Environment, Science

Jimmy Carter Highlights Progress On Eradicating Guinea Worm

The fight against Guinea worm, which has been a focus for Jimmy Carter, has made progress in the last 30 years.
Credit David Goldman / Associated Press
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President Jimmy Carter says he plans to meet with President-elect Donald Trump to highlight the effort to eradicate Guinea worm disease.

Fighting the disease has been a focus for Carter since the mid-1980s, and there has been progress. According to the Carter Center, there were 25 human cases of Guinea Worm in 2016 occurring in three countries: Chad, Ethiopia, and South Sudan. It was the first year there were no reported cases in Mali, though the total number of cases was up slightly from 2015. That’s down from about 3.5 million cases 30 years ago, according to the Carter Center.

“We know exactly how many cases still exist,” Carter said. “We know exactly which village they’re in; we even know the names of the people who have Guinea worm now.”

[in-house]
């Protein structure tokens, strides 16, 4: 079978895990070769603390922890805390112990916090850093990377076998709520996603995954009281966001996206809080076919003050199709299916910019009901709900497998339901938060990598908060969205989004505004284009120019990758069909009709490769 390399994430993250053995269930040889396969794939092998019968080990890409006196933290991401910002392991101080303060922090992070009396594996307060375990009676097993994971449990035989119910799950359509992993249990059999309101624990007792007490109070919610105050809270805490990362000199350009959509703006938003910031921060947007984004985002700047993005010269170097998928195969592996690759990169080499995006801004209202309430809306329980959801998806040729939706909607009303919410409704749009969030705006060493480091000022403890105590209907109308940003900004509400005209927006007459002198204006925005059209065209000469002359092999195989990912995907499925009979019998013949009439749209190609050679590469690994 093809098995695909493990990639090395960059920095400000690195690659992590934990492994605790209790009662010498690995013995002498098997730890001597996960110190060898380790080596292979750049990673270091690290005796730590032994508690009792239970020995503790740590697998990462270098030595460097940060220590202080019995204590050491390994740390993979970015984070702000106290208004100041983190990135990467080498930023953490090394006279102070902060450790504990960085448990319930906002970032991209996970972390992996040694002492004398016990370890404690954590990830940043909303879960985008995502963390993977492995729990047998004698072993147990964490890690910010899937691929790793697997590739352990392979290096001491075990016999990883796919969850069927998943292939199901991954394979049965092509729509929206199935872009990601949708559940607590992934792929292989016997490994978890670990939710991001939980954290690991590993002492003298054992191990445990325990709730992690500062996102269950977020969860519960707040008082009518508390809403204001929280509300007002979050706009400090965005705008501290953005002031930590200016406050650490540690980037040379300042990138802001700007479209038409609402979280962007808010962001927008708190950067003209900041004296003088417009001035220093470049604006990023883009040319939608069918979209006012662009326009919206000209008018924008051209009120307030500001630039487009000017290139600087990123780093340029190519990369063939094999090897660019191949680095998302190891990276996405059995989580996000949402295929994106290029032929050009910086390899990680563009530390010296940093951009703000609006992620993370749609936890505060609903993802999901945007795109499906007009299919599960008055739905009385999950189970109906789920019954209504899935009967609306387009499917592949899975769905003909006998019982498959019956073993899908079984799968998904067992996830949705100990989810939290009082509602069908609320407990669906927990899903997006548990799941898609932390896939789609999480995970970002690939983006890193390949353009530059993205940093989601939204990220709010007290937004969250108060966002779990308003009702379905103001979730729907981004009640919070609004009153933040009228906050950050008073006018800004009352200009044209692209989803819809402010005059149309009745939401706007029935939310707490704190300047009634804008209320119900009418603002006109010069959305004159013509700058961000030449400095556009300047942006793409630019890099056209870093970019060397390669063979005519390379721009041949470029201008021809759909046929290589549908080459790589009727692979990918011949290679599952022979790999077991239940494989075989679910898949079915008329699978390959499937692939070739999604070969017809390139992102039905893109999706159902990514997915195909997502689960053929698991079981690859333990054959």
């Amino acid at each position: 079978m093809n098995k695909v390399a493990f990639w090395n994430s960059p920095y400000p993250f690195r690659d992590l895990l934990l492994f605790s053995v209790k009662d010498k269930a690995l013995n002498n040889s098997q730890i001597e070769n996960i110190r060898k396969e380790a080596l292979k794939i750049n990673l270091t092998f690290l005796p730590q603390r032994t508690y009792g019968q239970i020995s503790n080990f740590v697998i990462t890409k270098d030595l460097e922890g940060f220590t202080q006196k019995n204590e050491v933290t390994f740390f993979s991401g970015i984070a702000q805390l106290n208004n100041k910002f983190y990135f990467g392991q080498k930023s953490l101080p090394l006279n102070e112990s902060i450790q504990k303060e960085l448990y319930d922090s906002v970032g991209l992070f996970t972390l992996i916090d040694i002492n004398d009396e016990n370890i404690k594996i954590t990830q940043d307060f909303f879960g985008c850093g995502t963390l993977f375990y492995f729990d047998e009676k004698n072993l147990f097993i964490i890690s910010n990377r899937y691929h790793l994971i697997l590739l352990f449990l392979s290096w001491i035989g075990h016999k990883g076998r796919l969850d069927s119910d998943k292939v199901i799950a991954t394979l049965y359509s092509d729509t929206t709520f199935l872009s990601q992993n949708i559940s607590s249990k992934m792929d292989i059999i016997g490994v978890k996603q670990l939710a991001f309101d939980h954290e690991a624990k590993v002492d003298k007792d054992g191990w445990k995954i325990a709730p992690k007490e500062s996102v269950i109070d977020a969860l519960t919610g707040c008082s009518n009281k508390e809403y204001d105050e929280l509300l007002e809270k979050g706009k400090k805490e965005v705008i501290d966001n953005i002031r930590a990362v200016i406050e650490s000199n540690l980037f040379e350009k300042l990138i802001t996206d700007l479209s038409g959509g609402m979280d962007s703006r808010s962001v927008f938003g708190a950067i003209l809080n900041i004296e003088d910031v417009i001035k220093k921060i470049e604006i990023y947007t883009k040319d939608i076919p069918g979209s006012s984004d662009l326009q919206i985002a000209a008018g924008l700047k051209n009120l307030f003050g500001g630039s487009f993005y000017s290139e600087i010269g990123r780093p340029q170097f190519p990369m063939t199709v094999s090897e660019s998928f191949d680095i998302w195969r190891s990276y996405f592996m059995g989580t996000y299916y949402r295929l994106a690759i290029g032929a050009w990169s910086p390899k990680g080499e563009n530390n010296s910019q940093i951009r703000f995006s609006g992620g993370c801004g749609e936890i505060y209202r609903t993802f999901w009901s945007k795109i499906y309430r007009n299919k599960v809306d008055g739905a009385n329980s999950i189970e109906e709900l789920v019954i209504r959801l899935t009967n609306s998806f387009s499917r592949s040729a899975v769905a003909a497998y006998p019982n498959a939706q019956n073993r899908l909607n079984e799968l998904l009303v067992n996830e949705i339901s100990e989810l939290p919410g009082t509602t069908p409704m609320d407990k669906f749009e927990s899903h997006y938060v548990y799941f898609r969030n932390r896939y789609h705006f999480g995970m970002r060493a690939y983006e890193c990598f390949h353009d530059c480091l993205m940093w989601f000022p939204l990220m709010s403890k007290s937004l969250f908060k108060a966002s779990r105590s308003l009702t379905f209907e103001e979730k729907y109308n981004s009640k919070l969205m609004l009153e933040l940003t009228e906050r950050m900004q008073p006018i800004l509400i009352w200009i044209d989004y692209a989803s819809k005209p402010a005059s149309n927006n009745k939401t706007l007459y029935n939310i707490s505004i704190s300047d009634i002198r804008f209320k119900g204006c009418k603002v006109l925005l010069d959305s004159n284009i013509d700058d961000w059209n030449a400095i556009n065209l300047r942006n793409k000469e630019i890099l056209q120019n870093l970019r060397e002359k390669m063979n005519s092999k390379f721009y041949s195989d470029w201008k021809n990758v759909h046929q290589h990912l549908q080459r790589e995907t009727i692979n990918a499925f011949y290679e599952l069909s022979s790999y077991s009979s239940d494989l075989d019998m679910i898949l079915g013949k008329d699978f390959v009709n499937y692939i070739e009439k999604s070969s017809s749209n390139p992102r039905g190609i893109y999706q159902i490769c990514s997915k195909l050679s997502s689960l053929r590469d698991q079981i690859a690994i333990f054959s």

President Carter said it’s important to keep up consistent work both in the countries where it exists and the countries that help fund the effort to eliminate it.

“I’ll be going to the inauguration,” he said. “I’ll be meeting with President-elect Trump and also with the new secretary of state, who has charge of USAID, just to let them know what we’re doing.”

Guinea worm can be a debilitating disease. Larvae infect people through contaminated water, the worm grows inside their bodies, then comes out through their skin.

It’s been a challenge to eradicate the final cases of Guinea worm disease, said Carter, because progress can be interrupted by war, or new administrations in the countries where the disease persists losing interest in it, or because people become over-confident.

Carter spoke at a news conference Wednesday, held to mark the opening of a new exhibit at the Carter Center Museum that highlights the efforts to eradicate diseases like Guinea worm, smallpox and polio.

“About a billion folks who live in probably the poorest communities on earth still suffer from what’s called neglected tropical diseases,” said Carter. “I put the accent on the first word, ‘neglected,’ because in the past they have been basically ignored by the developed world.”

The show, “Countdown to Zero: Defeating Disease,” was first on display at the American Museum of Natural History.

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